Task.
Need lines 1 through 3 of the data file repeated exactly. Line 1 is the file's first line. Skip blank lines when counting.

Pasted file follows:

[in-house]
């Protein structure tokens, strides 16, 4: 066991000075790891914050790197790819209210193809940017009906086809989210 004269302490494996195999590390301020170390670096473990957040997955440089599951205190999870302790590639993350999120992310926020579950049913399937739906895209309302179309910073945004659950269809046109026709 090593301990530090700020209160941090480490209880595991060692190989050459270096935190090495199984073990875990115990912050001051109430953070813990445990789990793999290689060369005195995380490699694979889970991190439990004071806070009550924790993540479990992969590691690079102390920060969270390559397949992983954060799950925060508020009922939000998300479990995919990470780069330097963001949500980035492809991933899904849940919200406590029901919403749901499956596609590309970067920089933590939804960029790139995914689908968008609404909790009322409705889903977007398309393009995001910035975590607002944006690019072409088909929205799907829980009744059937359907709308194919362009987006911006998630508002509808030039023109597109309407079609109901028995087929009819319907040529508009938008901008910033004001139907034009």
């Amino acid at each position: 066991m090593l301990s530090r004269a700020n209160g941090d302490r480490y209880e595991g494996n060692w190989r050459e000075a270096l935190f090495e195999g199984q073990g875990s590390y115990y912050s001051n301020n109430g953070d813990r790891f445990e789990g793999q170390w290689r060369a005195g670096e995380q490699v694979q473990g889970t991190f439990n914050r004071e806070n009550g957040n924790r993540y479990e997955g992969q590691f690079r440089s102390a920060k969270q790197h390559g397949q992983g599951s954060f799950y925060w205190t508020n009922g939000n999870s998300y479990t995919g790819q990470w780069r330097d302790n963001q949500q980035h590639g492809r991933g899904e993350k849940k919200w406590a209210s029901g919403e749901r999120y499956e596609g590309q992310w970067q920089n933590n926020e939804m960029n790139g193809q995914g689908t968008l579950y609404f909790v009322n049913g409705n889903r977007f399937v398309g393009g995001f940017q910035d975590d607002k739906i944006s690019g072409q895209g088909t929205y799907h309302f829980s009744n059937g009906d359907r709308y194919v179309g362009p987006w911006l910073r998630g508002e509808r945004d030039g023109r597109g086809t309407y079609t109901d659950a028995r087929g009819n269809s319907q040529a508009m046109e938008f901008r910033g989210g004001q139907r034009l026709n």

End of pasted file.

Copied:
[in-house]
């Protein structure tokens, strides 16, 4: 066991000075790891914050790197790819209210193809940017009906086809989210 004269302490494996195999590390301020170390670096473990957040997955440089599951205190999870302790590639993350999120992310926020579950049913399937739906895209309302179309910073945004659950269809046109026709 090593301990530090700020209160941090480490209880595991060692190989050459270096935190090495199984073990875990115990912050001051109430953070813990445990789990793999290689060369005195995380490699694979889970991190439990004071806070009550924790993540479990992969590691690079102390920060969270390559397949992983954060799950925060508020009922939000998300479990995919990470780069330097963001949500980035492809991933899904849940919200406590029901919403749901499956596609590309970067920089933590939804960029790139995914689908968008609404909790009322409705889903977007398309393009995001910035975590607002944006690019072409088909929205799907829980009744059937359907709308194919362009987006911006998630508002509808030039023109597109309407079609109901028995087929009819319907040529508009938008901008910033004001139907034009």
């Amino acid at each position: 066991m090593l301990s530090r004269a700020n209160g941090d302490r480490y209880e595991g494996n060692w190989r050459e000075a270096l935190f090495e195999g199984q073990g875990s590390y115990y912050s001051n301020n109430g953070d813990r790891f445990e789990g793999q170390w290689r060369a005195g670096e995380q490699v694979q473990g889970t991190f439990n914050r004071e806070n009550g957040n924790r993540y479990e997955g992969q590691f690079r440089s102390a920060k969270q790197h390559g397949q992983g599951s954060f799950y925060w205190t508020n009922g939000n999870s998300y479990t995919g790819q990470w780069r330097d302790n963001q949500q980035h590639g492809r991933g899904e993350k849940k919200w406590a209210s029901g919403e749901r999120y499956e596609g590309q992310w970067q920089n933590n926020e939804m960029n790139g193809q995914g689908t968008l579950y609404f909790v009322n049913g409705n889903r977007f399937v398309g393009g995001f940017q910035d975590d607002k739906i944006s690019g072409q895209g088909t929205y799907h309302f829980s009744n059937g009906d359907r709308y194919v179309g362009p987006w911006l910073r998630g508002e509808r945004d030039g023109r597109g086809t309407y079609t109901d659950a028995r087929g009819n269809s319907q040529a508009m046109e938008f901008r910033g989210g004001q139907r034009l026709n």